Friday, April 05, 2013

Payne & Misery, by Catherine Leggitt

Payne & Misery is Christian fiction. I tell my regular readers that straight up because you know what my usual opinion of this genre is. I was asked if I wanted to participate in a blog tour for this book and I said yes after thinking about it for several days. My hesitation was two-fold: a.) it's Christian fiction and b.) the title of the book. (I can't say that I particularly care to have any additional pain or misery in my life. I most particularly choose to avoid it in fiction books. I do not always get to choose to avoid it in real life.)

However, I ultimately decided to go for this read because it's a mystery and I felt like reading a mystery. (I've just been in the mood for mysteries of late and haven't let myself dive into many. Oh how I've wanted to!) At any rate, the description of the book convinced me to give it a go. The storyline is as follows:

Christine Sterling has developed a reputation for jumping to wild conclusions. With such an imagination, who is likely to take her seriously when she discovers a bruised and neglected neighbor named Lila Payne? Try as she might, she cannot interest anyone in Lila's dire need for immediate rescue. Something about crying wolf once too often.

But then Lila and Christine's beloved dog Molly both disappear the same night.

If no one will help her, she must find Lila and Molly herself.

I would love to say that I enjoyed every moment of this book but I can't honestly say so. I had a hard time connecting with the character of Christine, mostly. (The mystery aspect of the book was curious and I kept reading on to find out exactly what happened to Lila.) The character Christine does jump to wild conclusions - constantly. So much so that I can totally understand why her husband becomes annoyed by her! And I had a hard time appreciating the investigative work of Christine coming from the perspective of having once worked in a District Attorney's office and therefore I found a lot of what she did implausible-to-completely-frustrating.

That said, I did find Leggitt's description of certain things that were supposed to be amusing to be so. Christine gets a bad haircut in this story (while doing some investigative work) and her descriptions of both the character's emotions and actions in trying to disguise her hair were hilarious. I did laugh quite a bit over that. Mostly I laughed at that because I've had a bad hair cut that I tried to hide and couldn't. It's only ever funny in retrospect . . . several years down the road . . . when your hair has grown back! Heh. I could tell that Leggitt meant for us to laugh at Christine frequently and I did do that.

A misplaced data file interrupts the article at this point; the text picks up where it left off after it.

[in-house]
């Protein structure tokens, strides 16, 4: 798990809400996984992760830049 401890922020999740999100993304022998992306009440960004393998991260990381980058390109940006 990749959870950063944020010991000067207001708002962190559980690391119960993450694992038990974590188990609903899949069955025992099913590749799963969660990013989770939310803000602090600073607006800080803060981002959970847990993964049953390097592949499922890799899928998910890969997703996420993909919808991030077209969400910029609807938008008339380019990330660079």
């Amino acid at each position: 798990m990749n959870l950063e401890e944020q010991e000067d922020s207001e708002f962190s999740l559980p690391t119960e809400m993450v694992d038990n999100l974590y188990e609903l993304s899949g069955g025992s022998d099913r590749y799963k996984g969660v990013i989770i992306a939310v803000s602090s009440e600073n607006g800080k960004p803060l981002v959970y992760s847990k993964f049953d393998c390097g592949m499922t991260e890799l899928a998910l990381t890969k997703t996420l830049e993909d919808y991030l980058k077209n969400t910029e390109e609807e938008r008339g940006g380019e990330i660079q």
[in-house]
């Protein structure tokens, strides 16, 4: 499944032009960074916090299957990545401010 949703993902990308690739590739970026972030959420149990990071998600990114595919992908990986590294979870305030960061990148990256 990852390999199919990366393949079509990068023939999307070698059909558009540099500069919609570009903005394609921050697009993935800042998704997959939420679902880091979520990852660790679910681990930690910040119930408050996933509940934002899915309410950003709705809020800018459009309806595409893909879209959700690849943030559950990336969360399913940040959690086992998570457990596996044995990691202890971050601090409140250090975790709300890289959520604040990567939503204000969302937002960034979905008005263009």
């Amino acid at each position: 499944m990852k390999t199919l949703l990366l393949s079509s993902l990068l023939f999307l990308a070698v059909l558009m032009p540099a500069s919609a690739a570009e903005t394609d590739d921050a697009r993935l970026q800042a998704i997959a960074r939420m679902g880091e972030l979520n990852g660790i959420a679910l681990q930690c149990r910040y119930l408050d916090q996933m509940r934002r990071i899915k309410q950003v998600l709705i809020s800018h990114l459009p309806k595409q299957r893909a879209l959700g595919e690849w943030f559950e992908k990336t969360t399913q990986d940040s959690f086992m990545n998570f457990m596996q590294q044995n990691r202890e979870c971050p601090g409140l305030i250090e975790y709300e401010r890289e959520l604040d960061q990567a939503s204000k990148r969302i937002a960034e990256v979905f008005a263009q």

I've seen a character on tv that reminds me of Christine in this book and though I've been wracking my brain to remember who it is, I haven't come up with it. Picture a recently retired busybody, of sorts, who is bored and in want of adventure. That pretty much summarizes this book. If you like Christian fiction and mysteries, then I can imagine you really liking this book. It's tame, all things considered, and a mystery is indeed involved.

One thing to note for conservative readers: there is one scene which mentions/discusses "love-making" between Christine and her husband but which I found completely unnecessary in every single way. Mostly I object to the scene because I didn't appreciate the image that sprung to mind. I see enough of these scenes in mainstream novels and I have nothing at all nice to say about it. Leave it out. It's unnecessary, rather crass and even if you aren't describing something in great detail, you are painting pictures in the readers' heads which set their imagination to work. See my previous rant on the subject. I'll never have anything nice to say about that.

That caveat aside, I do appreciate being invited to participate in this blog tour. Many thanks to Pump Up Your Book and the author, Catherine Leggitt herself, for sending a copy of this book my direction in exchange for my honest thoughts.


Barbara H. said...

Amen about leaving out unnecessary sexual references. I get so tired of that! I don't need to know!

You know that I like Christian fiction, but I don't think I'd like this very much. I'm annoyed just reading about someone who jumps to conclusions to easily. :-)

Annette Whipple said...

I believe she is the author of Beaded Hope, a book I thoroughly enjoyed a couple years ago.

I'm still trying to figure out the Christian book industry and too many sexual references.

BerlinerinPoet said...

*sigh* Another mediocre Christian Fiction, eh?

Unknown said...

Carrie, I so appreciate your review of my book. I am sorry the few sentences about the "love-making" were offensive to you, and sorrier still that the mere mention of this subject would cause someone to reject the book in total. My reason for including that very brief portion was to make a statement about the importance of romance in marriage among long-married mid-life couples.
Annette, I am not the author of "Beaded Hope" which is a wonderful book by Kathy Liggett.
BerlinerinPoet, please don't give up on Christian fiction. There are amazing books by Christian authors to be adored and cherished.
Carie, many blessings for giving my book a try and then making your honest appraisal.

Top  blogs